The Corner

Economy & Business

Prosperous Millennials?

A man looks at real estate listings at an office in Brooklyn, N.Y, March 21, 2017. (Brendan McDermid/Reuters)

I don’t think anyone here will argue with Jim Geraghty that Charlotte Alter’s claim that millennials have “never experienced American prosperity” is wrong. But I think it’s interesting to consider why some millennials might not believe that they’re experiencing prosperity, because I don’t think the sources of millennial malaise are totally irrational.

Take the real-estate market. Jim points out it has recovered since the 2008 crash, which destroyed a staggering amount of value in homeowner equity and put existential stress on financial institutions. That recovery is good news, both for homeowners and in general. But top-line economic statistics are coarse-grained and can conceal certain dynamics. The renewed rise in housing prices is also associated with a decline in fertility rates, which makes sense if you assume that most people wait to start a family until they can afford a house. Meanwhile for renters, high property values mean high rents, especially in economically productive, heavily regulated cities like New York and San Francisco. Millennials might not be moved by the rise in real-estate prices if that rise puts a home, and a family, out of reach, or if it freezes them out of job opportunities in high-productivity cities.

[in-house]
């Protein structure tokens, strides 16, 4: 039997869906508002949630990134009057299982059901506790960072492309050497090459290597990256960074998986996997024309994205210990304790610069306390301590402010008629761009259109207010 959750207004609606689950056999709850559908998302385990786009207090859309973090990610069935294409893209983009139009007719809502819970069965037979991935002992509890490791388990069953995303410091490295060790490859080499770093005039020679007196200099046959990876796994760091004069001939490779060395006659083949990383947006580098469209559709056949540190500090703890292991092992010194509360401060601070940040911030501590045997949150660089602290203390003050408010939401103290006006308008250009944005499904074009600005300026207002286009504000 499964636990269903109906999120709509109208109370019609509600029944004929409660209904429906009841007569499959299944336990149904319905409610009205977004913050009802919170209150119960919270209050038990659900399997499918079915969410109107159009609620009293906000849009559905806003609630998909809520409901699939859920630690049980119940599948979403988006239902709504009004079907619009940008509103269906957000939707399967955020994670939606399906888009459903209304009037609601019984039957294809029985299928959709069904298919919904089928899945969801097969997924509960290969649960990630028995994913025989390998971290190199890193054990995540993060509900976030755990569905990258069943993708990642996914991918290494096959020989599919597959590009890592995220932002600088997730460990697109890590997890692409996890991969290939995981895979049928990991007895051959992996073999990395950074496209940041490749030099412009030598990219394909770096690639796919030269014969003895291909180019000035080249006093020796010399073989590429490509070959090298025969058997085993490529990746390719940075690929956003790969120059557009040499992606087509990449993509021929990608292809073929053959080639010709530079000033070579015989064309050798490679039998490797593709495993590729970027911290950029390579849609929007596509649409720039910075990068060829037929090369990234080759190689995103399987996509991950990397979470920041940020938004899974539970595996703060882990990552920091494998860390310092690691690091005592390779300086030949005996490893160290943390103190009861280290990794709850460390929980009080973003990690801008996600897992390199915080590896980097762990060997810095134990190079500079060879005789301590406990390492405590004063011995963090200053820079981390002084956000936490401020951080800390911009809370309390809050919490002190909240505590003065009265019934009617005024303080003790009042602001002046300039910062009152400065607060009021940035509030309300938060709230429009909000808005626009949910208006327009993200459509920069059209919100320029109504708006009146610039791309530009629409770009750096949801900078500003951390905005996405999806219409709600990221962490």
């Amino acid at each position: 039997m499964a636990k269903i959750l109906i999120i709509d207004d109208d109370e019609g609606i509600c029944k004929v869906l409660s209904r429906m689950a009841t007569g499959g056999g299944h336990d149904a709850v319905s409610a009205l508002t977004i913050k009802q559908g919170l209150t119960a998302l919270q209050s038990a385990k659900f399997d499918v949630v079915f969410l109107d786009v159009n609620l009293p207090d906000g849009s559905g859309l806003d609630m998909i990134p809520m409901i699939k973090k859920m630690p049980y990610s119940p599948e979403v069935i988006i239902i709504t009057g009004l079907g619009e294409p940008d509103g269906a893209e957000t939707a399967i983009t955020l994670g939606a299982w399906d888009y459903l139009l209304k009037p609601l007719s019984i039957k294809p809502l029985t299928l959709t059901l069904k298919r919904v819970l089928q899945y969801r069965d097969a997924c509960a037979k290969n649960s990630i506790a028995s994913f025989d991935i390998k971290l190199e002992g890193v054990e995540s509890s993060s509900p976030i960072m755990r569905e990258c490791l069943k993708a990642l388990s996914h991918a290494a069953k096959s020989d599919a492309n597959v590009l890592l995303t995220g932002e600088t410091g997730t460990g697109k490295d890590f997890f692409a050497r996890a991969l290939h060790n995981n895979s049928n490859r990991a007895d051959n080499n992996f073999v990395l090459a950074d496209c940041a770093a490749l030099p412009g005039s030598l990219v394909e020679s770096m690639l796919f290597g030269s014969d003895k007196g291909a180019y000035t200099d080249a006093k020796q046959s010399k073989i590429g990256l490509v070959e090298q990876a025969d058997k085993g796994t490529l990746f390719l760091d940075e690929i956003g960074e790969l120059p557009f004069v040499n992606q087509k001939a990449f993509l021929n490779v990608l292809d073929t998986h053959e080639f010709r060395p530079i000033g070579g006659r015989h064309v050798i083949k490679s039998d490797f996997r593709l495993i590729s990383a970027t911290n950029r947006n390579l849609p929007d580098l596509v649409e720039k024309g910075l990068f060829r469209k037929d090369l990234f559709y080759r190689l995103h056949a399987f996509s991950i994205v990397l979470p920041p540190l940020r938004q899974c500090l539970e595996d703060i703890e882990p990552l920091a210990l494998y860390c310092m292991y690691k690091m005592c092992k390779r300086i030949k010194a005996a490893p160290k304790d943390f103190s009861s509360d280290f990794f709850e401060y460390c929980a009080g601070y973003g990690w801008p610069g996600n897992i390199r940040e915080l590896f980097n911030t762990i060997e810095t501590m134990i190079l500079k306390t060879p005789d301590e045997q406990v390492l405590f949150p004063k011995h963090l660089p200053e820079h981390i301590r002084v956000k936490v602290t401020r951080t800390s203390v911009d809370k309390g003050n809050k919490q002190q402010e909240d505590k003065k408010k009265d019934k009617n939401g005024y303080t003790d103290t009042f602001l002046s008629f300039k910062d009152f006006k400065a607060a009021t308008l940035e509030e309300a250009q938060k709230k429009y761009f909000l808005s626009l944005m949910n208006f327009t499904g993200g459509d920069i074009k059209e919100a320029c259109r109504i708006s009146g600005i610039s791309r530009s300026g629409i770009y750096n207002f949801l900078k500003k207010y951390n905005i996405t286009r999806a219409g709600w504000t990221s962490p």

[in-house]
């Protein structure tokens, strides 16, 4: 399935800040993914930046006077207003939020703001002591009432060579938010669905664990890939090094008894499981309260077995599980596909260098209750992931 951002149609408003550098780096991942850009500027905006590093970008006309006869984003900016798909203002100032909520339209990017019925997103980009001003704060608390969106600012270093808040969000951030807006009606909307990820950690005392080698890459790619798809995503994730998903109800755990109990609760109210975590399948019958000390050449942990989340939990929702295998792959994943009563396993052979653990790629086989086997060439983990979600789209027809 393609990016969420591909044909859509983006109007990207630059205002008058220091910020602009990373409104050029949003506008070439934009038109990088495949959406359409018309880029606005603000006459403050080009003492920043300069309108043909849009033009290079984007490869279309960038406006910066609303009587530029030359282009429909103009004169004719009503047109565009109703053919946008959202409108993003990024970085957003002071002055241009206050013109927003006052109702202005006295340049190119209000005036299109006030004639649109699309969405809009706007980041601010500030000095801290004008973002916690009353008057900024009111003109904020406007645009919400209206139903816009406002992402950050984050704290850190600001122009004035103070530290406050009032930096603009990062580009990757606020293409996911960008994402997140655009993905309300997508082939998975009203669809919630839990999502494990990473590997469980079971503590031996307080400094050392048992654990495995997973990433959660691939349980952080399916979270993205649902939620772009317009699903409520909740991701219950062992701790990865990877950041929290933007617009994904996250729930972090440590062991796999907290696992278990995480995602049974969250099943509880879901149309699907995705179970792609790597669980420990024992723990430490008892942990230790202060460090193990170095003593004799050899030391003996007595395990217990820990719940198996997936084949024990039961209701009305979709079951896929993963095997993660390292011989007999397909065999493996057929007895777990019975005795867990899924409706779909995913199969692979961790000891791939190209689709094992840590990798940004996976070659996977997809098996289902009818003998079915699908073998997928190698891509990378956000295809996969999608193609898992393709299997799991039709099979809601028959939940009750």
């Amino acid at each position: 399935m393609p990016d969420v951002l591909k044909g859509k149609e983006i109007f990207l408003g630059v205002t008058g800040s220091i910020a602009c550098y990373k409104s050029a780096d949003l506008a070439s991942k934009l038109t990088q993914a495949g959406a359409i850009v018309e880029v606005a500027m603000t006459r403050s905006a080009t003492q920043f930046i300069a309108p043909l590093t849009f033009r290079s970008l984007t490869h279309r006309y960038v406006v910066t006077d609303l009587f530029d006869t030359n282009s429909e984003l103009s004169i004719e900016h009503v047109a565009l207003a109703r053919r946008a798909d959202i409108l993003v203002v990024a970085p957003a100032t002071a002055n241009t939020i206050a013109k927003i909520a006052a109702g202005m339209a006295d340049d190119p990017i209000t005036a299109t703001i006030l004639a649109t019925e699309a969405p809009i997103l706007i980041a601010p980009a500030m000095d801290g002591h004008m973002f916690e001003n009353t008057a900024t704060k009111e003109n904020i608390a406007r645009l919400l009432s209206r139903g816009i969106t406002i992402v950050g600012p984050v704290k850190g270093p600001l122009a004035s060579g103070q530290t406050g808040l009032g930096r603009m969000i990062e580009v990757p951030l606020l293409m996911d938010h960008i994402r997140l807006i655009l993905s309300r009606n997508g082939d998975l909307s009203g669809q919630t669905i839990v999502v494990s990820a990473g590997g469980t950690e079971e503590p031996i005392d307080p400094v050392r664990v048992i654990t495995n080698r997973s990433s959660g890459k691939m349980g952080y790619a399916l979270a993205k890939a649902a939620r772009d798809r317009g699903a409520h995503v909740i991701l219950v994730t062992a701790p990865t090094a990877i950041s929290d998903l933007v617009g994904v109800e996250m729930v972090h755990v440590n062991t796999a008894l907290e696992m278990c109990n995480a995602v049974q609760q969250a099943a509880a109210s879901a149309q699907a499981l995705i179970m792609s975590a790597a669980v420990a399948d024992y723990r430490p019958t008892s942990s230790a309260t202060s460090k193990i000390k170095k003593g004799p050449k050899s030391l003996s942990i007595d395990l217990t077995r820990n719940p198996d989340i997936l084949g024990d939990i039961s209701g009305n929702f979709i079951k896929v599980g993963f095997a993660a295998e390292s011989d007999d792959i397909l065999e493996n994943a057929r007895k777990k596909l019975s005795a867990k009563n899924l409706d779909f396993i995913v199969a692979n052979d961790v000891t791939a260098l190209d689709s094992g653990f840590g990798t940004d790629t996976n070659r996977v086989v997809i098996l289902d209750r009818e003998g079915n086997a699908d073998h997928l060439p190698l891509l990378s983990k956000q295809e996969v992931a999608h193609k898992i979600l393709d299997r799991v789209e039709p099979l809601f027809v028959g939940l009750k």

(There’s another dynamic here, which is that well-educated creative-class millennials — including, as Jim notes, Charlotte Alter — who already congregate in these cities tend to play an outsize role in advocating social change: The Williamsburg caucus of the Brooklyn DSA are Theda Skocpol’s “marginal elites.”)

David McWilliams, in an provocative column for the Financial Times, argues that this dynamic has contributed to the leftward drift among millennials:

Soaring asset prices, particularly property prices, drive a wedge between those who depend on wages for their income and those who depend on rents and dividends. This wages versus rents-and-dividends game plays out generationally, because the young tend to be asset-poor and the old and the middle-aged tend to be asset-rich. . . . While average hourly earnings have risen in the US by just 22 per cent over the past 9 years, property prices have surged across US metropolitan areas. Prices have risen by 34 per cent in Boston, 55 per cent in Houston, 67 per cent in Los Angeles and a whopping 96 per cent in San Francisco. The young are locked out.

Because I’m not a historical materialist, I don’t think millennial malaise is a product only of high rents or student debt (I’d recommend reading Park MacDougald on its non-material basis.) And Alter’s claim was about Alexandria Ocasio-Cortez leading a movement to rectify supposed millennial indigence, which is doubly off (as if AOC were leading a push for land-use deregulation). But if, for example, the strong real-estate market really does mean that young people are marginally less likely to buy houses and start families, or to take a job opportunity in a high-productivity cities, then we can agree that even in conditions of broad economic prosperity, citing GDP and asset-price growth won’t be enough to convince them that all is well.

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